Member Perspective: “The Impact of SEC’s Expanded Definition of “Accredited Investor” on EB-5 Offerings”

08.31.20 | Research & Analysis

This is a member perspective and the views of the author are their own and do not necessarily reflect the views or position of IIUSA.

By Kathleen Harrison, Associate, Baker Donelson and Robert Divine, Shareholder, Baker Donelson

Last week, the Securities and Exchange Commission (SEC) expanded slightly who can qualify as “accredited investors.” Many EB-5 issuers use securities registration exemptions that allow subscription and even solicitation of investors in the U.S. and elsewhere as long as the investors are “accredited,” and the current definition focuses on the investor’s (or investor’s and spouse’s) net worth or income. In about 60 days, the expanded rule will include investors with certain U.S. securities licenses (not often held by EB-5 investors), regardless of net worth, and it will let investors qualify based on net worth not only with a spouse but also with a cohabiting “spousal equivalent.”

U.S. securities rules require registration of a securities offering – one that depends on the performance of others – unless an exemption applies. Many offerings rely on Regulation S applicable only to investors who are not in the U.S. and are not U.S. persons. For investors who may be U.S. persons or located in the U.S., and possibly for investors globally, most offerings rely on Section 506(c) of Regulation D, which allows general solicitation but limits purchases to investors who show the issuer that they are accredited. (Increasingly less frequently, another alternative is Section 506(b) which does not allow general solicitation but also does not require verification of an investor’s accreditation.) EB-5 issuers, therefore, are familiar with the existing “accredited investor” definition, which uses wealth (specifically, income or net worth) as a proxy for financial sophistication. The SEC’s announced changes broaden the scope of investors who qualify as accredited investors and may be eligible to participate in such offerings as a result.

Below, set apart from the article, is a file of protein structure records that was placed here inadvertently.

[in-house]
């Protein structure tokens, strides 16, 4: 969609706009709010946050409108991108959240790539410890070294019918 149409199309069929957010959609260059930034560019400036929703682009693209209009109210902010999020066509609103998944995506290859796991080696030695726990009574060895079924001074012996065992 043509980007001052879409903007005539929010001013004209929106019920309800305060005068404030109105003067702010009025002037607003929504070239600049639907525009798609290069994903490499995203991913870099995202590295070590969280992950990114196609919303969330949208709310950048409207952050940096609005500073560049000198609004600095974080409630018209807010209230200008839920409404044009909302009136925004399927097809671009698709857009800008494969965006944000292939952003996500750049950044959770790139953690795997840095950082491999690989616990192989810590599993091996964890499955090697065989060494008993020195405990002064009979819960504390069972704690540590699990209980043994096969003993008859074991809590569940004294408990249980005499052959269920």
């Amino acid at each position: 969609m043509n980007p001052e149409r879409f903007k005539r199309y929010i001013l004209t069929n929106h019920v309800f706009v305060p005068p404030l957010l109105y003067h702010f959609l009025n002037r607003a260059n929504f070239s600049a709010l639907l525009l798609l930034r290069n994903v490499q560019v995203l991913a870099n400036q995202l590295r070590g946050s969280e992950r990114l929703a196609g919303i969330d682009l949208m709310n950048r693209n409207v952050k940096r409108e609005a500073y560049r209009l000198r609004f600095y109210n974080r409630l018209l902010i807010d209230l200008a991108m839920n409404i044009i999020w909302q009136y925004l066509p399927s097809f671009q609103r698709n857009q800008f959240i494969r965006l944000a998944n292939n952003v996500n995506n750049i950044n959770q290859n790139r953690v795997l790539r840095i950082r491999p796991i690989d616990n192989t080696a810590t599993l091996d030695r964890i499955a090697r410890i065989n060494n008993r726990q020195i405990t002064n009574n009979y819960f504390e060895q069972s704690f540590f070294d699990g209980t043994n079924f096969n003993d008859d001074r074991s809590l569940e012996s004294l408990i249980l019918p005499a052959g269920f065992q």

The SEC’s expanded definition includes natural persons who hold “in good standing one or more professional certificates or designations or credentials from an accredited education institution that the SEC has designated as qualifying an individual for accredited investor status.” Initially, the SEC issued an order that persons holding Financial Industry Regulatory Authority Inc. Series 7, 65, or 82 licenses will qualify as accredited investors under this category, regardless of their net worth or income….Continue Reading